In the Journals

Surotomycin inferior to vancomycin for C. difficile

Findings published in Open Forum Infectious Diseases indicated that surotomycin did not show superiority or noninferiority to vancomycin for treating Clostridium difficile infection.

Clostridium difficile infection [CDI] remains a leading cause of hospital-acquired diarrhea,” Vicente Boix, MD, PhD, of the unit of infectious diseases, Hospital General Universitario de Alicante, Alicante, Spain, and colleagues wrote. “Surotomycin is a novel cyclic lipopeptide in development for the treatment of CDI. In phase 2 clinical trials, CDI cure rates were similar for surotomycin 125 mg twice daily, 250 mg twice daily and oral vancomycin 125 mg four times daily.”

Boix and colleagues conducted a randomized phase 3 trial to demonstrate the efficacy and safety of twice-daily surotomycin compared with four-times daily vancomycin in patients with confirmed CDI (n = 570) from July 28, 2012 to March 20, 2015. The study included adults from 115 sites in North America, Europe and the Middle East. The primary outcomes were clinical response and safety. Secondary outcomes included response after 30 to 40 days of follow-up and time to diarrhea resolution. Two hundred-ninety patients were randomized to surotomycin and 280 to vancomycin.

Surotomycin produced a clinical cure rate of 79% at the end of treatment, compared with 83.6% for vancomycin (95% CI, -11 to 1.9), the researchers reported. Although Boix and colleagues wrote that both drugs were well tolerated, surotomycin had a sustained clinical response of 60.6% at the end of the trial, compared with 61.4% for vancomycin (95% CI, -8.8 to 7.1).

“Given the burden of CDI and its recurrence, clinical development of new CDI therapeutics remains an urgent unmet medical need,” the researchers wrote. “The data from this phase 3 trial, which was conducted to assess the safety and efficacy of surotomycin relative to vancomycin, demonstrated that surotomycin did not meet the primary efficacy endpoint of noninferiority compared with vancomycin; nor did it meet the key secondary efficacy endpoints of clinical response over time and sustained clinical response superiority over vancomycin.” – by Andy Polhamus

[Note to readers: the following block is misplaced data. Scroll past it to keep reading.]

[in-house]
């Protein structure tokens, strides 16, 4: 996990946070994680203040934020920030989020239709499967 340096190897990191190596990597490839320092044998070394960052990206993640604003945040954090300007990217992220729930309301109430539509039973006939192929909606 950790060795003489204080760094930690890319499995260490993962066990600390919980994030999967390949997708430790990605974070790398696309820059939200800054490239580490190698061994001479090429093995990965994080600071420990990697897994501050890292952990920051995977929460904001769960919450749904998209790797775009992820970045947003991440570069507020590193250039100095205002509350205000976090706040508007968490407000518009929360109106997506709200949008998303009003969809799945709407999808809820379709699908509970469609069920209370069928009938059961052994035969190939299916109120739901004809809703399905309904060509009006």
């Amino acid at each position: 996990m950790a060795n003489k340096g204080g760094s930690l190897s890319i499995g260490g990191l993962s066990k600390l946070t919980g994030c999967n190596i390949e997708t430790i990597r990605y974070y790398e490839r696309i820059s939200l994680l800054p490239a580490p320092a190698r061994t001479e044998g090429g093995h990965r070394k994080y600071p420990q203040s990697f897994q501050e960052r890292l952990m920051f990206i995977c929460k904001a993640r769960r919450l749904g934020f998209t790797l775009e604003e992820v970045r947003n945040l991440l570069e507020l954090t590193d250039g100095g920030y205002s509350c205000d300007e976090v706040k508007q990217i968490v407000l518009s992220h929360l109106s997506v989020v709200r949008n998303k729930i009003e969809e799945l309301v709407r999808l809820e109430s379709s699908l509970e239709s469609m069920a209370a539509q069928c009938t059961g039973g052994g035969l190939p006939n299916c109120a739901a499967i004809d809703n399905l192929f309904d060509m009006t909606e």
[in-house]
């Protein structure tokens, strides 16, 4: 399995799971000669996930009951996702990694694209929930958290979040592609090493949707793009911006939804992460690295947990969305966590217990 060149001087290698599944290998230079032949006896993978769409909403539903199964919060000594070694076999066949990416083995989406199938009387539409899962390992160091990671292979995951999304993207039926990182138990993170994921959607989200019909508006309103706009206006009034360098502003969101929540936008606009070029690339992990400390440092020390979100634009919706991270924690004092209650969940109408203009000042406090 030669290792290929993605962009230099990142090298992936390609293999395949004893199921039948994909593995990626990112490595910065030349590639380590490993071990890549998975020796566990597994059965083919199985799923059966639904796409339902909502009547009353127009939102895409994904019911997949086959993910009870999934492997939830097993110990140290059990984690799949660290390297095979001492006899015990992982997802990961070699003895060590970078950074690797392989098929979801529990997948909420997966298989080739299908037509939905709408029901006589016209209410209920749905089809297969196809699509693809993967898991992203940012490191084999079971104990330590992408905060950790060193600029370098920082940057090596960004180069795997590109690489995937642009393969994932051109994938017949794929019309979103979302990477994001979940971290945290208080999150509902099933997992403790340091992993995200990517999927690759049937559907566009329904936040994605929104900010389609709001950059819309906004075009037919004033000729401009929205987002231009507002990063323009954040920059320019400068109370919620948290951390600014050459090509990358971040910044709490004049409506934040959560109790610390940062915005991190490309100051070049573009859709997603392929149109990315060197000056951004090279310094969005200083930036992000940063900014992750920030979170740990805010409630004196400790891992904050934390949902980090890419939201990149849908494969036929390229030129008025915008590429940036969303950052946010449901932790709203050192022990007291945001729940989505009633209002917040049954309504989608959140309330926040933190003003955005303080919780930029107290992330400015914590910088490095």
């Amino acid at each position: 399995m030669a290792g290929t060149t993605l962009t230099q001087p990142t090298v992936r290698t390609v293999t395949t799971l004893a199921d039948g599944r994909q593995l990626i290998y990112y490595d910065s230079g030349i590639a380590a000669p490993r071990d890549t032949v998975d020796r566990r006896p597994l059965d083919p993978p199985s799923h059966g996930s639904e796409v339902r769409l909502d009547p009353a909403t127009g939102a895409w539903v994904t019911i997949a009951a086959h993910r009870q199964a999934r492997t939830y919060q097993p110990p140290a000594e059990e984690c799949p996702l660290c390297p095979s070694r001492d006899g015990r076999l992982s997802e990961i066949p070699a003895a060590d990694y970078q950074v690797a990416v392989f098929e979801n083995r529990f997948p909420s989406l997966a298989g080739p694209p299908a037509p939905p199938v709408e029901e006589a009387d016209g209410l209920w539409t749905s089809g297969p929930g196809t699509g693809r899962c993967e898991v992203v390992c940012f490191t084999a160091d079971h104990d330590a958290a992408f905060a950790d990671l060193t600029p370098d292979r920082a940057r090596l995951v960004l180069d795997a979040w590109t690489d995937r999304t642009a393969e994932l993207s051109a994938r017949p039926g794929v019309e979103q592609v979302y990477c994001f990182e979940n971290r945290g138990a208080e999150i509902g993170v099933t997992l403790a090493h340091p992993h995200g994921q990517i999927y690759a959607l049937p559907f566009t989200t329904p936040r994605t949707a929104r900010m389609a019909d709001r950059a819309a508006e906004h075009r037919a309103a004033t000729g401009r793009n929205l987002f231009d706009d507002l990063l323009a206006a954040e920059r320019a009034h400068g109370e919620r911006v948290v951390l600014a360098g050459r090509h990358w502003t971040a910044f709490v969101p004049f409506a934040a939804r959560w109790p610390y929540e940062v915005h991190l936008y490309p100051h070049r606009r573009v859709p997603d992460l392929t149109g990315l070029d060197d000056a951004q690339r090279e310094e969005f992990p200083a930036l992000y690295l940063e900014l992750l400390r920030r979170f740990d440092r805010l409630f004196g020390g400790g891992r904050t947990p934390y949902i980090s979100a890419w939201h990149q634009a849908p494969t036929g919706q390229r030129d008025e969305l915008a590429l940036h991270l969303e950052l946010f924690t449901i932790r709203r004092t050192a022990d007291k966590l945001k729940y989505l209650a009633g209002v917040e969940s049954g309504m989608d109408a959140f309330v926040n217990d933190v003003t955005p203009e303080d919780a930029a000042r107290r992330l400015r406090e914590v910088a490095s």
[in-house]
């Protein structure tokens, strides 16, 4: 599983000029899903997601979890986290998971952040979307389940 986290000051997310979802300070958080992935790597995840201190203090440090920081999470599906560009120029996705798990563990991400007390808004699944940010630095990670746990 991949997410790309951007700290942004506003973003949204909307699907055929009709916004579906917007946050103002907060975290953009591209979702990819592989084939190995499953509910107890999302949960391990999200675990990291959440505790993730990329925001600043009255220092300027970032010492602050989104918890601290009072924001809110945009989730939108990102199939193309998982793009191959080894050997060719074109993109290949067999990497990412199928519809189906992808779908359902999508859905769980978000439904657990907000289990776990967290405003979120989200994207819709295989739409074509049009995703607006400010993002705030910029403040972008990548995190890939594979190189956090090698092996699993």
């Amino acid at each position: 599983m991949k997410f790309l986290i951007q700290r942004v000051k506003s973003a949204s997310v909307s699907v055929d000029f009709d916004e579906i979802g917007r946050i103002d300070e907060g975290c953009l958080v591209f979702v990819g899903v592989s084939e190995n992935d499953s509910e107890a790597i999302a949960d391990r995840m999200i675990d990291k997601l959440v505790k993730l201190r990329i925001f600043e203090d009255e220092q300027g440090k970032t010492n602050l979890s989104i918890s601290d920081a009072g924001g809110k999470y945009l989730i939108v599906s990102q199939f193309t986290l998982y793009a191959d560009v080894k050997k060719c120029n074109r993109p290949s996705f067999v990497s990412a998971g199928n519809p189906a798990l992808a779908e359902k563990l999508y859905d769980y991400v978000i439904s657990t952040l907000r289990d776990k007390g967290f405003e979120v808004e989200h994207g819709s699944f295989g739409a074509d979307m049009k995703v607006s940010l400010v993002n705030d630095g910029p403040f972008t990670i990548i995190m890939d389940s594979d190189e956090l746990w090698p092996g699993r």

Disclosure: Boix reports consulting and speaking fees from AbbVie, Bristol-Myers Squibb, Gilead Sciences, Janssen, Merck Sharpe & Dohme and ViiV Healthcare. Please see the full study for a complete list of all other researchers’ relevant financial disclosures.

Findings published in Open Forum Infectious Diseases indicated that surotomycin did not show superiority or noninferiority to vancomycin for treating Clostridium difficile infection.

Clostridium difficile infection [CDI] remains a leading cause of hospital-acquired diarrhea,” Vicente Boix, MD, PhD, of the unit of infectious diseases, Hospital General Universitario de Alicante, Alicante, Spain, and colleagues wrote. “Surotomycin is a novel cyclic lipopeptide in development for the treatment of CDI. In phase 2 clinical trials, CDI cure rates were similar for surotomycin 125 mg twice daily, 250 mg twice daily and oral vancomycin 125 mg four times daily.”

Boix and colleagues conducted a randomized phase 3 trial to demonstrate the efficacy and safety of twice-daily surotomycin compared with four-times daily vancomycin in patients with confirmed CDI (n = 570) from July 28, 2012 to March 20, 2015. The study included adults from 115 sites in North America, Europe and the Middle East. The primary outcomes were clinical response and safety. Secondary outcomes included response after 30 to 40 days of follow-up and time to diarrhea resolution. Two hundred-ninety patients were randomized to surotomycin and 280 to vancomycin.

Surotomycin produced a clinical cure rate of 79% at the end of treatment, compared with 83.6% for vancomycin (95% CI, -11 to 1.9), the researchers reported. Although Boix and colleagues wrote that both drugs were well tolerated, surotomycin had a sustained clinical response of 60.6% at the end of the trial, compared with 61.4% for vancomycin (95% CI, -8.8 to 7.1).

“Given the burden of CDI and its recurrence, clinical development of new CDI therapeutics remains an urgent unmet medical need,” the researchers wrote. “The data from this phase 3 trial, which was conducted to assess the safety and efficacy of surotomycin relative to vancomycin, demonstrated that surotomycin did not meet the primary efficacy endpoint of noninferiority compared with vancomycin; nor did it meet the key secondary efficacy endpoints of clinical response over time and sustained clinical response superiority over vancomycin.” – by Andy Polhamus

Disclosure: Boix reports consulting and speaking fees from AbbVie, Bristol-Myers Squibb, Gilead Sciences, Janssen, Merck Sharpe & Dohme and ViiV Healthcare. Please see the full study for a complete list of all other researchers’ relevant financial disclosures.